But even more baf­fling to him was that he was be­ing asked to re­spond to mat­ters that were cur­rently in the courts and for which fi­nal judg­ment had not been is­sued.

“Does this mean that the ju­ris­dic­tion of the courts is be­ing ousted in favour of a par­al­lel process just be­cause some peo­ple are des­per­ate to get rid of me?” asked Mr Manyokole.

“It is com­mon cause that sev­eral al­le­ga­tions have been flung at me by those who lost ten­ders and oth­ers who claim to have been ag­grieved by my ac­tions… All th­ese mat­ters have been con­tested in the courts and it’s very cu­ri­ous that we can­not wait for the courts to ex­er­cise their con­sti­tu­tional ju­ris­dic­tions to make fi­nal judg­ments on all mat­ters be­fore them be­fore we em­bark on any other pro­cesses….”

He said the other al­le­ga­tions raised in the let­ter were or­di­nary hearsay, mak­ing it ex­tremely un­for­tu­nate that th­ese were be­ing used as the ba­sis of want­ing to oust him.

“Rules of nat­u­ral jus­tice re­quire that any­one be­ing charged with mis­con­duct be served with clear and lu­cid charges or al­le­ga­tions of wrong­do­ing on the ba­sis of which one can for­mu­late a re­sponse.

“The let­ter it­self ob­serves as such by clearly stat­ing that ‘all is but just al­le­ga­tions and sus­pi­cion, and noth­ing is as yet con­clu­sive’. Surely if al­le­ga­tions and sus­pi­cions flung around se­nior of­fi­cials were given this metic­u­lous at­ten­tion, the busi­ness of gov­ern­ment would cease to ex­ist as we will all be fo­cused on deal­ing with th­ese sus­pi­cions that are rou­tinely flung around se­nior gov­ern­ment of­fi­cials who are, in most cases, duty-bound to make de­ci­sions that are not popular with ev­ery­one.”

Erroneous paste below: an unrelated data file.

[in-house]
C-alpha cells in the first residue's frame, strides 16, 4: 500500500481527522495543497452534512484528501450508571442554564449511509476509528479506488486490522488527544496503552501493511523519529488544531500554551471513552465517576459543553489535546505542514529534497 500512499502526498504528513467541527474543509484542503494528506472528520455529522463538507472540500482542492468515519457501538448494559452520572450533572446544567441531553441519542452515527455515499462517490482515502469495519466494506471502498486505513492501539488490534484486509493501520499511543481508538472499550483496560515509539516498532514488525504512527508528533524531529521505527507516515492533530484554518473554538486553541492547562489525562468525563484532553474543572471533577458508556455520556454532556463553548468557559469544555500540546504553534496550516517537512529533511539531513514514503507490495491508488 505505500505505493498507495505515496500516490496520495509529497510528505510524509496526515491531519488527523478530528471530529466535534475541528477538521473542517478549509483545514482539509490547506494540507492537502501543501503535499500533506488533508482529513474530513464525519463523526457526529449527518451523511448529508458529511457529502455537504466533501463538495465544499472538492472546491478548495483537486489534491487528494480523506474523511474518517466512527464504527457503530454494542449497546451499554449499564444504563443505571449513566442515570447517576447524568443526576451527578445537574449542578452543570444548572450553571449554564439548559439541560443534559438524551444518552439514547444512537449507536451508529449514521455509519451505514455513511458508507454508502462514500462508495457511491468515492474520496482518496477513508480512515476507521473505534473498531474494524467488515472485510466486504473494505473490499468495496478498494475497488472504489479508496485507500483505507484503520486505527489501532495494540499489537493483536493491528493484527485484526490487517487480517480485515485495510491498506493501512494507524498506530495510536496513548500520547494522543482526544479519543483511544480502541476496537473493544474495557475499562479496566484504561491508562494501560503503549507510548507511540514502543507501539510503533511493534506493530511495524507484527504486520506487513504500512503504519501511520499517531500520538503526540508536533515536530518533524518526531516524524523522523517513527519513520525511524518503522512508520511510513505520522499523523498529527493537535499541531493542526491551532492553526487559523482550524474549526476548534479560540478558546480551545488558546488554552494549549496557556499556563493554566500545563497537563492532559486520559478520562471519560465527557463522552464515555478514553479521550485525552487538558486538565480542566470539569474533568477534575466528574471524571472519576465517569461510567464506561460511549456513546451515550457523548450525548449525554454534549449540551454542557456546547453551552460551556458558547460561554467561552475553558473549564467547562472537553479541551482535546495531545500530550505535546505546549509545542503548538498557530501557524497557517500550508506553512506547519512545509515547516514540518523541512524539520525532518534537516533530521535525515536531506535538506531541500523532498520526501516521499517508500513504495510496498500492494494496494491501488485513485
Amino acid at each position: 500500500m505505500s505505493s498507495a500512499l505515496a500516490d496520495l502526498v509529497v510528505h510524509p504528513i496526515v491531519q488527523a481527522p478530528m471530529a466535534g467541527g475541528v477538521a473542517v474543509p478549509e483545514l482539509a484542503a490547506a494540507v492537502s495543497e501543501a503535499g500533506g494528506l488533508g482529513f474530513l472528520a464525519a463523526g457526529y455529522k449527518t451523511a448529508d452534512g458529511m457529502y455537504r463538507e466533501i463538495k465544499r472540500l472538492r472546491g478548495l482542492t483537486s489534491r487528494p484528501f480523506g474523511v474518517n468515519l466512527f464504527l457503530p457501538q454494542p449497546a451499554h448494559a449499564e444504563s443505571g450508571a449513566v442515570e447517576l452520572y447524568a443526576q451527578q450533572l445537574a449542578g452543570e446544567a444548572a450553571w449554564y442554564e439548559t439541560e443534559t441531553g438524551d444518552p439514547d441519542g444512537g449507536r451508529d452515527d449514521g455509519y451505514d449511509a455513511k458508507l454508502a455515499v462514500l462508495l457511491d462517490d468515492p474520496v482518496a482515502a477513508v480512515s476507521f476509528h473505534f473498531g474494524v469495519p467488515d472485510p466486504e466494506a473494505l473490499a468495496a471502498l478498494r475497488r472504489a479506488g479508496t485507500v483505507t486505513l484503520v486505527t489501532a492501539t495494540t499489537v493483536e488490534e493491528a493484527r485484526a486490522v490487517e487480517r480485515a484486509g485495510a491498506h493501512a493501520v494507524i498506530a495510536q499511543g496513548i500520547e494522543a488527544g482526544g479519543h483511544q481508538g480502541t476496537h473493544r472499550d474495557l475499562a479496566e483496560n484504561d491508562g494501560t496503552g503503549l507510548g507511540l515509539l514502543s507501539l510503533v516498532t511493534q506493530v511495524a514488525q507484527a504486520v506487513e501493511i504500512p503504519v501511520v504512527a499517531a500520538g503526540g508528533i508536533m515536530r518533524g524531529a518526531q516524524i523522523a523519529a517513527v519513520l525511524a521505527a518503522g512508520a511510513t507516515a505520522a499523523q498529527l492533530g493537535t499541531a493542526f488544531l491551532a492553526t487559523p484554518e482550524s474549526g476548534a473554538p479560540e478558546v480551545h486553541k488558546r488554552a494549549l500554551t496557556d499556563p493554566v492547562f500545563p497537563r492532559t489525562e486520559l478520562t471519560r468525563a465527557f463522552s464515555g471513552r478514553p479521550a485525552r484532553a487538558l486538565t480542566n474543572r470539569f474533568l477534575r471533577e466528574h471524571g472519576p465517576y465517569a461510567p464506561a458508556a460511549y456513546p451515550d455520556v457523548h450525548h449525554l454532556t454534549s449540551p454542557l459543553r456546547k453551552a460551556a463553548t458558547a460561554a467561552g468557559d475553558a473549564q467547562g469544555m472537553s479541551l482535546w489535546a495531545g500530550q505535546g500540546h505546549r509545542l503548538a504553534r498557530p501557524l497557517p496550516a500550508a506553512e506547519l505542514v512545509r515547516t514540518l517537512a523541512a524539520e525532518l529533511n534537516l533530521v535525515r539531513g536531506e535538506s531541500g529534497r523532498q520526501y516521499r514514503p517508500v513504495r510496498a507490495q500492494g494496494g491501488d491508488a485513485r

But Mr Manyokole was par­tic­u­larly ag­grieved with the fact that he had started hear­ing sto­ries about his “im­pend­ing sus­pen­sion or dis­missal” long be­fore any cor­re­spon­dence had been served on him.

The let­ter had sub­se­quently been served on him af­ter jour­nal­ists had al­ready con­tacted him. He de­scribed this as deeply un­for­tu­nate.

He said while it was un­der­stand­able that any new gov­ern­ment would nec­es­sar­ily want to ap­point its own peo­ple to se­nior gov­ern­men­tal po­si­tions and re­place those it is un­com­fort­able with, he wished this was done prop­erly with­out seek­ing to be­smirch any in­cum­bents.

“There should be no rea­son to seek to be­smirch un­wanted peo­ple as a way of try­ing to fire them and avoid pay­ing them their perks. My de­tailed re­sponse will be ar­tic­u­lated to the au­thors of the let­ter as re­quested.”

At this stage, as you will ap­pre­ci­ate, all is but just al­le­ga­tions and sus­pi­cion and noth­ing as yet is con­clu­sive un­til thor­ough in­ves­ti­ga­tions can be made in the mat­ter. Still, the al­le­ga­tions are of a se­ri­ous na­ture, and I can­not sim­ply sit by and watch

MIN­ISTRY of Health PS Lefu Manyokole

MIN­ISTRY of health PS Lefu Manyokole